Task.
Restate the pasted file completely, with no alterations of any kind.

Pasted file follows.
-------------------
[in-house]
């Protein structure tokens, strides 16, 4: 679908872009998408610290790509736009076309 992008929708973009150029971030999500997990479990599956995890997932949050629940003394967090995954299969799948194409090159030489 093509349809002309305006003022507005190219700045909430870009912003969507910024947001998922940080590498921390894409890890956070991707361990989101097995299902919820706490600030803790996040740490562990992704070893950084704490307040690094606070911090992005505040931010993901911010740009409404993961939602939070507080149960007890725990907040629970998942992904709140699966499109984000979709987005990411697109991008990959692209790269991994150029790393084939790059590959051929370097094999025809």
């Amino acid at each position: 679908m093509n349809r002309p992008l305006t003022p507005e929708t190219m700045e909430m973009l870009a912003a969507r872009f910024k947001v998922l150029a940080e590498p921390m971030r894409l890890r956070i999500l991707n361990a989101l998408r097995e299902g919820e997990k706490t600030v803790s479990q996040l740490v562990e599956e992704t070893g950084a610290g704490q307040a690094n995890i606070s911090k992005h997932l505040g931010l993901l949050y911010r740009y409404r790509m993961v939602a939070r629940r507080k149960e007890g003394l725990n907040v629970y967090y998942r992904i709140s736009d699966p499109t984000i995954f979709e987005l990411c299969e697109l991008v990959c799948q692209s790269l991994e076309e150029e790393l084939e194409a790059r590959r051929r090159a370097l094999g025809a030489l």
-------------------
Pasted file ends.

[in-house]
């Protein structure tokens, strides 16, 4: 679908872009998408610290790509736009076309 992008929708973009150029971030999500997990479990599956995890997932949050629940003394967090995954299969799948194409090159030489 093509349809002309305006003022507005190219700045909430870009912003969507910024947001998922940080590498921390894409890890956070991707361990989101097995299902919820706490600030803790996040740490562990992704070893950084704490307040690094606070911090992005505040931010993901911010740009409404993961939602939070507080149960007890725990907040629970998942992904709140699966499109984000979709987005990411697109991008990959692209790269991994150029790393084939790059590959051929370097094999025809």
């Amino acid at each position: 679908m093509n349809r002309p992008l305006t003022p507005e929708t190219m700045e909430m973009l870009a912003a969507r872009f910024k947001v998922l150029a940080e590498p921390m971030r894409l890890r956070i999500l991707n361990a989101l998408r097995e299902g919820e997990k706490t600030v803790s479990q996040l740490v562990e599956e992704t070893g950084a610290g704490q307040a690094n995890i606070s911090k992005h997932l505040g931010l993901l949050y911010r740009y409404r790509m993961v939602a939070r629940r507080k149960e007890g003394l725990n907040v629970y967090y998942r992904i709140s736009d699966p499109t984000i995954f979709e987005l990411c299969e697109l991008v990959c799948q692209s790269l991994e076309e150029e790393l084939e194409a790059r590959r051929r090159a370097l094999g025809a030489l």